800.4a When a player leaves the game, all objects (an ability on the stack, a card, a copy of a card, a token, a spell, a permanent, or an emblem – CR109.1) owned by that player leave the game and any effects which give that player control of any objects or players end. Then, if that player controlled any objects on the stack not represented by cards, those objects cease to exist. Then, if there are any objects still controlled by that player, those objects are exiled. This is not a state-based action. It happens as soon as the player leaves the game. If the player who left the game had priority at the time he or she left, priority passes to the next player in turn order who’s still in the game.
The examples provided by the CR to illustrate this rule are pretty comprehensive and easy to grok, so I’ll just quote them as they are.
- Alex casts Mind Control, an Aura that reads, “You control enchanted creature,” on Bianca’s Assault Griffin. If Alex leaves the game, so does Mind Control, and Assault Griffin reverts to Bianca’s control. If, instead, Bianca leaves the game, so does Assault Griffin, and Mind Control is put into Alex’s graveyard.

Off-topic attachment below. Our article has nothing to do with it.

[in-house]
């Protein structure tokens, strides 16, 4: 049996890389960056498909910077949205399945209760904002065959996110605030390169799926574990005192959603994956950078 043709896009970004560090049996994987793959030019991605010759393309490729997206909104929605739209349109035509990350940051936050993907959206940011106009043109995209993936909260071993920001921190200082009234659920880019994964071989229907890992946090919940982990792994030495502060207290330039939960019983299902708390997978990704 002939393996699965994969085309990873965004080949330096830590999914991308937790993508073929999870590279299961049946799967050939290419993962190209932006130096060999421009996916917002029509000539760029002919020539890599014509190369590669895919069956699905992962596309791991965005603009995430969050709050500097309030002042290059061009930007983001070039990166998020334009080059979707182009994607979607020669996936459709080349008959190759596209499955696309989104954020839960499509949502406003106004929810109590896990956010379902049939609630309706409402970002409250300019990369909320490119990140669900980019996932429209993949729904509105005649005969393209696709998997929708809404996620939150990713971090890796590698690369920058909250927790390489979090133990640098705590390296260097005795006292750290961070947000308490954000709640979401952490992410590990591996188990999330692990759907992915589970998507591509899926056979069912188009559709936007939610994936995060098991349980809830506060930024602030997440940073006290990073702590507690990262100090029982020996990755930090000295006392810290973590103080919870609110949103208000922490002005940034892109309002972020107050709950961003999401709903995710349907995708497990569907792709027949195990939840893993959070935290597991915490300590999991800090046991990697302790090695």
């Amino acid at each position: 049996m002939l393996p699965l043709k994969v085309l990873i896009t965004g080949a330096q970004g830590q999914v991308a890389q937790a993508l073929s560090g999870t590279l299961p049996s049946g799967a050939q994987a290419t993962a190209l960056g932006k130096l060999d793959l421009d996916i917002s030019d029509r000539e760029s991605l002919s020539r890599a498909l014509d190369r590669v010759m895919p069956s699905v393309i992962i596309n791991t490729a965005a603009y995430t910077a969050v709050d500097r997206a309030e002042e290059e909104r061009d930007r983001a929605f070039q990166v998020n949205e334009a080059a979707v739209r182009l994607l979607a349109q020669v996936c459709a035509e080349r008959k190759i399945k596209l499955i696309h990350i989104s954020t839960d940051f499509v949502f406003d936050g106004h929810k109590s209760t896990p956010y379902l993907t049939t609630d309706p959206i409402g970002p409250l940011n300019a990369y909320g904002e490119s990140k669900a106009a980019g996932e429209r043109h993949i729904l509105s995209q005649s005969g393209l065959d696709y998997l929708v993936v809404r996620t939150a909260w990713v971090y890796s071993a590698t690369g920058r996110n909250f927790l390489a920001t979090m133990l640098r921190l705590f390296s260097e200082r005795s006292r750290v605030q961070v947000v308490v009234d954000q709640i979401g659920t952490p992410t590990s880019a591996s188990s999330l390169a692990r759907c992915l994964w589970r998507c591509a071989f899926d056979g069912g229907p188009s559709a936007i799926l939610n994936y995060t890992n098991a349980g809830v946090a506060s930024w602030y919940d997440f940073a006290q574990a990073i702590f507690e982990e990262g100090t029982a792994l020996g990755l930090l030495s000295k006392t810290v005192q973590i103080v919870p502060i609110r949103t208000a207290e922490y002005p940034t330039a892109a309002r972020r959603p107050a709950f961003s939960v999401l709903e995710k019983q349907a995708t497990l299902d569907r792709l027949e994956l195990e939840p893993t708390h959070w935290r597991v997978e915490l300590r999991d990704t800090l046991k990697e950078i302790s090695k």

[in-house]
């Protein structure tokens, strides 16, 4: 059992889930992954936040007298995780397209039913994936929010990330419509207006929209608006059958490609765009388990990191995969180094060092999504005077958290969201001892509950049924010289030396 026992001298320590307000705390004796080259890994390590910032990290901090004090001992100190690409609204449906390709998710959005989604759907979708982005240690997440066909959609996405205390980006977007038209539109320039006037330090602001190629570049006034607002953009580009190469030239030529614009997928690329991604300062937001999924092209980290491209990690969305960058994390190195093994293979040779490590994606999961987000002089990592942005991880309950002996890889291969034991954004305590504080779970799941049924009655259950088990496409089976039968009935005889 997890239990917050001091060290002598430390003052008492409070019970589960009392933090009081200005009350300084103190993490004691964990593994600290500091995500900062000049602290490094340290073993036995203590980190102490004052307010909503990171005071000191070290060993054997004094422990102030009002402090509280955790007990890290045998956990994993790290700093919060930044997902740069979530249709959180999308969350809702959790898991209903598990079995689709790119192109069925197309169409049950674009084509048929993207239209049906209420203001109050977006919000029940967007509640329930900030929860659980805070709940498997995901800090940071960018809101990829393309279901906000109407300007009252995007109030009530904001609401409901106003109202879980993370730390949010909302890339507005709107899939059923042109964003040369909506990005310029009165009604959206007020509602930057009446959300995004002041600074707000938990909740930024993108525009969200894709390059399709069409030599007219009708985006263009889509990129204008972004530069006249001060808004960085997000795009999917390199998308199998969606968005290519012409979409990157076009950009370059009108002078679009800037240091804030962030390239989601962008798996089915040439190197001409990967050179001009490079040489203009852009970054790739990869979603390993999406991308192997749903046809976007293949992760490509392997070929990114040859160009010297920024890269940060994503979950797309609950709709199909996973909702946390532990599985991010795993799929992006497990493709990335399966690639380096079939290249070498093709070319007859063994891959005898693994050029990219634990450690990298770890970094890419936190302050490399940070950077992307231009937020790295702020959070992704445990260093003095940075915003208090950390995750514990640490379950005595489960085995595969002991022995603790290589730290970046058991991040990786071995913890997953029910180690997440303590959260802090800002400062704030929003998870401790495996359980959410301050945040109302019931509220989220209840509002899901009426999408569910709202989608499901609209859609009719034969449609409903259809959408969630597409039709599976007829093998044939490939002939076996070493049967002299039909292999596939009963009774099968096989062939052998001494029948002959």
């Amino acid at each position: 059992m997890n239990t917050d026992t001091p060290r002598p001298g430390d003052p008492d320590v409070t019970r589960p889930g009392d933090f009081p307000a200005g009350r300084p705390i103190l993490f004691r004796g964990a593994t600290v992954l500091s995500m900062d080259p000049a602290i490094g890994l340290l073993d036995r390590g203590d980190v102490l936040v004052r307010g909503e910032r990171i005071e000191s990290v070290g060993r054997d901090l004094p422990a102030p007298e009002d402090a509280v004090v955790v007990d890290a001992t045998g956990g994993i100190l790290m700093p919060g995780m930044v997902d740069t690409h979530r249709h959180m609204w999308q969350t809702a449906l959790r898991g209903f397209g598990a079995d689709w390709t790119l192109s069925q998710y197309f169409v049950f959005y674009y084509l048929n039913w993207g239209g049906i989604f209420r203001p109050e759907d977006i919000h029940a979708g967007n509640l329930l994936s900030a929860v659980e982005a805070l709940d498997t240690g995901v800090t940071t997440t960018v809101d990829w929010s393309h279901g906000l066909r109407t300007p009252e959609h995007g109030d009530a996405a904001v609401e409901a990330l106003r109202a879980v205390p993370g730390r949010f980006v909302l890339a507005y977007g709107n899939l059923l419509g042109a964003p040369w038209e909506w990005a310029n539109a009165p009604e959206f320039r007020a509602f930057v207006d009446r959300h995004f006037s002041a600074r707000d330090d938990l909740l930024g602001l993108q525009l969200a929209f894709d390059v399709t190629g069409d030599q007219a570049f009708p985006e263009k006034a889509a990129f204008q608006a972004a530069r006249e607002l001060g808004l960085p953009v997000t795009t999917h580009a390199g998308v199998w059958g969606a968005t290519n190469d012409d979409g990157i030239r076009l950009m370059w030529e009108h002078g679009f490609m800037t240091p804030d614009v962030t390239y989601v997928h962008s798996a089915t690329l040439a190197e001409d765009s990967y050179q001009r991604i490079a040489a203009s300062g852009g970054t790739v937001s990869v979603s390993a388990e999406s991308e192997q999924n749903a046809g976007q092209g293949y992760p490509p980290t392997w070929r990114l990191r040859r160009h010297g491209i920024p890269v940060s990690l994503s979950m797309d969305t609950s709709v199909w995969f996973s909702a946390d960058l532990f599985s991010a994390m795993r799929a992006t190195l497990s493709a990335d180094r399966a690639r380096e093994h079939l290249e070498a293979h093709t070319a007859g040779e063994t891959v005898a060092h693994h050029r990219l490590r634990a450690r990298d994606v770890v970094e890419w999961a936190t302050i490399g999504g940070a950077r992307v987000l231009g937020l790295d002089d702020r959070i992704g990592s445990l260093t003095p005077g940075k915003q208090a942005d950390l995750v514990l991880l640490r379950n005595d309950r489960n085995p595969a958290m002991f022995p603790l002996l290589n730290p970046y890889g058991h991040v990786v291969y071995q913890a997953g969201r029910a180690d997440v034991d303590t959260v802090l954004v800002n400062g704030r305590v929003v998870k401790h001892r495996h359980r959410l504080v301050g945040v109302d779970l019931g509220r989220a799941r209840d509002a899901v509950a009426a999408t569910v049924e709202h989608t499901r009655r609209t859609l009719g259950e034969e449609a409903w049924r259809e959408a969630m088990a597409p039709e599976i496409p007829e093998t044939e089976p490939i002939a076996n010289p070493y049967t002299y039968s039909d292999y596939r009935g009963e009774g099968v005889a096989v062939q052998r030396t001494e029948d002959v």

- Alex casts Act of Treason, which reads, in part, “Gain control of target creature until end of turn,” targeting Bianca’s Runeclaw Bears. If Alex leaves the game, Act of Treason’s change-of-control effect ends and Runeclaw Bears reverts to Bianca’s control.
- Alex casts Bribery, which reads, “Search target opponent’s library for a creature card and put that card onto the battlefield under your control. Then that player shuffles his or her library,” targeting Bianca. Alex puts Serra Angel onto the battlefield from Bianca’s library. If Bianca leaves the game, Serra Angel also leaves the game. If, instead, Alex leaves the game, Serra Angel is exiled.